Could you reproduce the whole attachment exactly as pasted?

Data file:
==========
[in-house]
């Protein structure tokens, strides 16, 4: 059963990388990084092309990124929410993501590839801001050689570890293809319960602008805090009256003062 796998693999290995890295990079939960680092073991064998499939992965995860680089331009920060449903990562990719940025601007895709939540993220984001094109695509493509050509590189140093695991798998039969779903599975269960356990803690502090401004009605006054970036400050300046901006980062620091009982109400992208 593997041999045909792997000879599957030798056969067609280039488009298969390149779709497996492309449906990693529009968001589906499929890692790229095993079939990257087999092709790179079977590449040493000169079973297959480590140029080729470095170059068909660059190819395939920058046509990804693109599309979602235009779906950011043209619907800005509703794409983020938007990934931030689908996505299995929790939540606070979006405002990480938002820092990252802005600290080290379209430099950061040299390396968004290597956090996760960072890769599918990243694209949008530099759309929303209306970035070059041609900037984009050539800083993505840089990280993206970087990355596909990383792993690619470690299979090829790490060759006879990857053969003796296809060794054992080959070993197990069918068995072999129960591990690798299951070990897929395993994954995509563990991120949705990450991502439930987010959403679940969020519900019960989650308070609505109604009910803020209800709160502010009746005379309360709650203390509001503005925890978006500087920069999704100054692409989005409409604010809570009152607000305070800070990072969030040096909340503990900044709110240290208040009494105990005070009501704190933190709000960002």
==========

[in-house]
């Protein structure tokens, strides 16, 4: 059963990388990084092309990124929410993501590839801001050689570890293809319960602008805090009256003062 796998693999290995890295990079939960680092073991064998499939992965995860680089331009920060449903990562990719940025601007895709939540993220984001094109695509493509050509590189140093695991798998039969779903599975269960356990803690502090401004009605006054970036400050300046901006980062620091009982109400992208 593997041999045909792997000879599957030798056969067609280039488009298969390149779709497996492309449906990693529009968001589906499929890692790229095993079939990257087999092709790179079977590449040493000169079973297959480590140029080729470095170059068909660059190819395939920058046509990804693109599309979602235009779906950011043209619907800005509703794409983020938007990934931030689908996505299995929790939540606070979006405002990480938002820092990252802005600290080290379209430099950061040299390396968004290597956090996760960072890769599918990243694209949008530099759309929303209306970035070059041609900037984009050539800083993505840089990280993206970087990355596909990383792993690619470690299979090829790490060759006879990857053969003796296809060794054992080959070993197990069918068995072999129960591990690798299951070990897929395993994954995509563990991120949705990450991502439930987010959403679940969020519900019960989650308070609505109604009910803020209800709160502010009746005379309360709650203390509001503005925890978006500087920069999704100054692409989005409409604010809570009152607000305070800070990072969030040096909340503990900044709110240290208040009494105990005070009501704190933190709000960002």